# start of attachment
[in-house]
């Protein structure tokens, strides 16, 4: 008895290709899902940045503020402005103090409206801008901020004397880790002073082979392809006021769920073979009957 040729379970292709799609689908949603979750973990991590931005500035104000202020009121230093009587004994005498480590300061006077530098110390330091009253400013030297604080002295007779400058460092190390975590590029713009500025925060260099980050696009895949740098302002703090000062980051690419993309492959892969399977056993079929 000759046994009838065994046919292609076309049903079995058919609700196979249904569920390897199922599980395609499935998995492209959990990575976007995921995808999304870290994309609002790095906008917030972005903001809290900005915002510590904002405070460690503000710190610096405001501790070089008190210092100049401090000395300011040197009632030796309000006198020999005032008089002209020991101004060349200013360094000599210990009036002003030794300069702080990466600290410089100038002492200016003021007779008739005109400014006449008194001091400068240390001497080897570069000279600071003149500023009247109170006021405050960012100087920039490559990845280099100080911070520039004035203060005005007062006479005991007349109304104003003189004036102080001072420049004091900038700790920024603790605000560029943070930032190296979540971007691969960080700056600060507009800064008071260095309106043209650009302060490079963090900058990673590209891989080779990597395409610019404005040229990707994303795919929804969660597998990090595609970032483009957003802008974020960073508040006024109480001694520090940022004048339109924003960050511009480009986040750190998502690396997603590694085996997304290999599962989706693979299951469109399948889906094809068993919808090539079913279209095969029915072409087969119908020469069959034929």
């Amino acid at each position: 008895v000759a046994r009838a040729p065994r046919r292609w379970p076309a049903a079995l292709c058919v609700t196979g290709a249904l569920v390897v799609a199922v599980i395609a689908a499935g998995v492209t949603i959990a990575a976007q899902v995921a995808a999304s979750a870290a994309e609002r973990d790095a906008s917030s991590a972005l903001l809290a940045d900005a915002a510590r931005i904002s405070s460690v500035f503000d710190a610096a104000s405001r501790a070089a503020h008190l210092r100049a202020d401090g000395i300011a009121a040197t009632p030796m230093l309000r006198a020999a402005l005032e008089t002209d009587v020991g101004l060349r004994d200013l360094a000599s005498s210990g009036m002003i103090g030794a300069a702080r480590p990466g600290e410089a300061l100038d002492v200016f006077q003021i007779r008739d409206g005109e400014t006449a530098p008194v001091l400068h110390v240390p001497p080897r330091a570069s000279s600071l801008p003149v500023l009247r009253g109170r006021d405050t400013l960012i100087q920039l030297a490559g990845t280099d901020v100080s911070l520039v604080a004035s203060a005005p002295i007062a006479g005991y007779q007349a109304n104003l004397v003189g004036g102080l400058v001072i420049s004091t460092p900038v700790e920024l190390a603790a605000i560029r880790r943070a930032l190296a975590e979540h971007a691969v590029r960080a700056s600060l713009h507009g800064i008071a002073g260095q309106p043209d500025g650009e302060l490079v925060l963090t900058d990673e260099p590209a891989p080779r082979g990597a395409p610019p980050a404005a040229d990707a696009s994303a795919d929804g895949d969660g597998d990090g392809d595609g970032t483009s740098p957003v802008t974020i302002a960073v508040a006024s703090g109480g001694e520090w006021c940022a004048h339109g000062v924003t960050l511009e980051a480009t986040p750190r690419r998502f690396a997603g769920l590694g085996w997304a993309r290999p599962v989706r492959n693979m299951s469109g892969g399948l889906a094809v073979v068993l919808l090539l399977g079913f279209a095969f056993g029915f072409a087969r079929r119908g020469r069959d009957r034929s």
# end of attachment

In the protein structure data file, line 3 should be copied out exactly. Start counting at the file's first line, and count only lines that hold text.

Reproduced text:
């Amino acid at each position: 008895v000759a046994r009838a040729p065994r046919r292609w379970p076309a049903a079995l292709c058919v609700t196979g290709a249904l569920v390897v799609a199922v599980i395609a689908a499935g998995v492209t949603i959990a990575a976007q899902v995921a995808a999304s979750a870290a994309e609002r973990d790095a906008s917030s991590a972005l903001l809290a940045d900005a915002a510590r931005i904002s405070s460690v500035f503000d710190a610096a104000s405001r501790a070089a503020h008190l210092r100049a202020d401090g000395i300011a009121a040197t009632p030796m230093l309000r006198a020999a402005l005032e008089t002209d009587v020991g101004l060349r004994d200013l360094a000599s005498s210990g009036m002003i103090g030794a300069a702080r480590p990466g600290e410089a300061l100038d002492v200016f006077q003021i007779r008739d409206g005109e400014t006449a530098p008194v001091l400068h110390v240390p001497p080897r330091a570069s000279s600071l801008p003149v500023l009247r009253g109170r006021d405050t400013l960012i100087q920039l030297a490559g990845t280099d901020v100080s911070l520039v604080a004035s203060a005005p002295i007062a006479g005991y007779q007349a109304n104003l004397v003189g004036g102080l400058v001072i420049s004091t460092p900038v700790e920024l190390a603790a605000i560029r880790r943070a930032l190296a975590e979540h971007a691969v590029r960080a700056s600060l713009h507009g800064i008071a002073g260095q309106p043209d500025g650009e302060l490079v925060l963090t900058d990673e260099p590209a891989p080779r082979g990597a395409p610019p980050a404005a040229d990707a696009s994303a795919d929804g895949d969660g597998d990090g392809d595609g970032t483009s740098p957003v802008t974020i302002a960073v508040a006024s703090g109480g001694e520090w006021c940022a004048h339109g000062v924003t960050l511009e980051a480009t986040p750190r690419r998502f690396a997603g769920l590694g085996w997304a993309r290999p599962v989706r492959n693979m299951s469109g892969g399948l889906a094809v073979v068993l919808l090539l399977g079913f279209a095969f056993g029915f072409a087969r079929r119908g020469r069959d009957r034929s």